Though still in its infancy, nanotechnology will eventually replace silicon transistors and completely change the IC industry,
n 2013 researchers reported the creation of transistors printed on flexible plastic that operate at 25 gigahertz, sufficient for communications circuits and that can be fabricated at scale. The researchers first fabricate the non-graphene-containing structures—the electrodes and gates—on plastic sheets. Separately, they grow large graphene sheets on metal, then peel it off and transfer it to the plastic. Finally, they top the sheet with a waterproof layer. The devices work after being soaked in water, and are flexible enough to be folded.
A carbon nanotube field-effect transistor (CNTFET) refers to a field-effect transistor that utilizes a single carbon nanotube or an array of carbon nanotubes as the channel material instead of bulk silicon in the traditional MOSFET structure. First demonstrated in 1998, there have been major developments in CNTFETs since.[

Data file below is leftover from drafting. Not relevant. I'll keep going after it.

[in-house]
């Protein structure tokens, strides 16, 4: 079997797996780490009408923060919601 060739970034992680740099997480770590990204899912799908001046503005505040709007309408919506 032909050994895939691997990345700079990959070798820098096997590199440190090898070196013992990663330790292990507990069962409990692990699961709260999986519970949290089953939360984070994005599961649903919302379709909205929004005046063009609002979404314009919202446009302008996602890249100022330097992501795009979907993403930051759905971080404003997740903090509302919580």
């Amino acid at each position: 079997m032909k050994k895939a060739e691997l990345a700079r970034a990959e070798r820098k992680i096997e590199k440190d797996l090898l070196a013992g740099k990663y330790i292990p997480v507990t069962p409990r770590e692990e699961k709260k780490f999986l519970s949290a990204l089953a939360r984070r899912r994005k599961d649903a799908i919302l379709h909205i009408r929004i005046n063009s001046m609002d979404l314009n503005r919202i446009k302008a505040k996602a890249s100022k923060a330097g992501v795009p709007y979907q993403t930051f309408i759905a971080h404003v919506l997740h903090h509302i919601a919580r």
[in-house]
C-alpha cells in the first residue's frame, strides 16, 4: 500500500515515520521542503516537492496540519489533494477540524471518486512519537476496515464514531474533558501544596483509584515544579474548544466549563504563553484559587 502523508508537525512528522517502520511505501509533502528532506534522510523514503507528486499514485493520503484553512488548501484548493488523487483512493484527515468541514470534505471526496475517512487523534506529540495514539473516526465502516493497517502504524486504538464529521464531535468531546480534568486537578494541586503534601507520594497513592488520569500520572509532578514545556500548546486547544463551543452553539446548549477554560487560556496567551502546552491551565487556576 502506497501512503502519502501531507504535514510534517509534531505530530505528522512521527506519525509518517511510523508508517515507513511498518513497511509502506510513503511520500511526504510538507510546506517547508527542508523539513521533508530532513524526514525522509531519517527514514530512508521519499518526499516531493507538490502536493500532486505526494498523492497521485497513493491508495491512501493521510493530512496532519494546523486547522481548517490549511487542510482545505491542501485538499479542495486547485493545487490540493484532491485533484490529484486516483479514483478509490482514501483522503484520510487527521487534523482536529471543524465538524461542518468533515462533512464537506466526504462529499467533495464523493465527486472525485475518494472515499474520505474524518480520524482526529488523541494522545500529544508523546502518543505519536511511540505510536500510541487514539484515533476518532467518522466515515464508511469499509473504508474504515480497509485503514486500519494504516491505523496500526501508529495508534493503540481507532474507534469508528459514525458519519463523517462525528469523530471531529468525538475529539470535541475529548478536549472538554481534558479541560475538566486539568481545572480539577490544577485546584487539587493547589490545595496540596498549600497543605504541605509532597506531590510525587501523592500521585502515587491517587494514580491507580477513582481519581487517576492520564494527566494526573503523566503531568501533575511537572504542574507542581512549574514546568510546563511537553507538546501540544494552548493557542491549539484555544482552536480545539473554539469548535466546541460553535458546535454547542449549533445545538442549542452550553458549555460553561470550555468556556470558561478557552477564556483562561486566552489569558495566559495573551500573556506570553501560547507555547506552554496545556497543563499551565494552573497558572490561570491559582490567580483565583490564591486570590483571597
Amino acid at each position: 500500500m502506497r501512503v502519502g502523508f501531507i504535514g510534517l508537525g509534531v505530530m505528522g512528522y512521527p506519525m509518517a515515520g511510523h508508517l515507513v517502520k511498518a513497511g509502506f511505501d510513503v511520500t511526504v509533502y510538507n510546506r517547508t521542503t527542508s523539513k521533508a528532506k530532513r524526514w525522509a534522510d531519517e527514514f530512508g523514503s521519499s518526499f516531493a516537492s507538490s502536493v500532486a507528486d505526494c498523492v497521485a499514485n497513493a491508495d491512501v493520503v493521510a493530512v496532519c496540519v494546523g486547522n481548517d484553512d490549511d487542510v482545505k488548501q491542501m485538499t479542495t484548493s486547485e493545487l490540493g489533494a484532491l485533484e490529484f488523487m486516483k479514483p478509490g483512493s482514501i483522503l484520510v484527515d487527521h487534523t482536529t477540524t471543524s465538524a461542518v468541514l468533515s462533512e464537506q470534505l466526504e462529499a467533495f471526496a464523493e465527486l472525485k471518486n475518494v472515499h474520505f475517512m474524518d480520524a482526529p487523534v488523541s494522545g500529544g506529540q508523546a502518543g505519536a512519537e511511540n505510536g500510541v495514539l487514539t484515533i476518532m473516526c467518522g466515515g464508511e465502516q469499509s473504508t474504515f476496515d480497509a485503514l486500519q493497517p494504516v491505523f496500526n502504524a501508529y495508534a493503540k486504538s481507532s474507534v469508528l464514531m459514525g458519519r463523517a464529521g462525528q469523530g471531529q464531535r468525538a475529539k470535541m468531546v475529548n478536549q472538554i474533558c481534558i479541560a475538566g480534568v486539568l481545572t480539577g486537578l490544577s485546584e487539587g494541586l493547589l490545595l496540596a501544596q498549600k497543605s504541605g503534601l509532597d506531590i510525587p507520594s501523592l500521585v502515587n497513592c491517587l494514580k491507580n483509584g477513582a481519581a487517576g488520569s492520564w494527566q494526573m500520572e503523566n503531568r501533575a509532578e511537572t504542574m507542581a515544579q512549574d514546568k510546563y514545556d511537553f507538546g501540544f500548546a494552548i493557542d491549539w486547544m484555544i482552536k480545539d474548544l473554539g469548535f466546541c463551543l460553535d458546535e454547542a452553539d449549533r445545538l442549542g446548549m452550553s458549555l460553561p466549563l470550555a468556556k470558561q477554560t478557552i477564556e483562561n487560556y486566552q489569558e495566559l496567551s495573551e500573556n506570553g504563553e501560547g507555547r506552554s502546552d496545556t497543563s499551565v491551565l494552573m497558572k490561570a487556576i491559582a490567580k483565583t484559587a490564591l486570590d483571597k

Graphene has changed from being the exclusive domain of condensed-matter physicists to being explored by those in the electron-device community. In particular, graphene-based transistors have developed rapidly and are now considered an option for post-silicon electronics. However, many details about the potential performance of graphene transistors in real applications remain unclear. (See reference 3)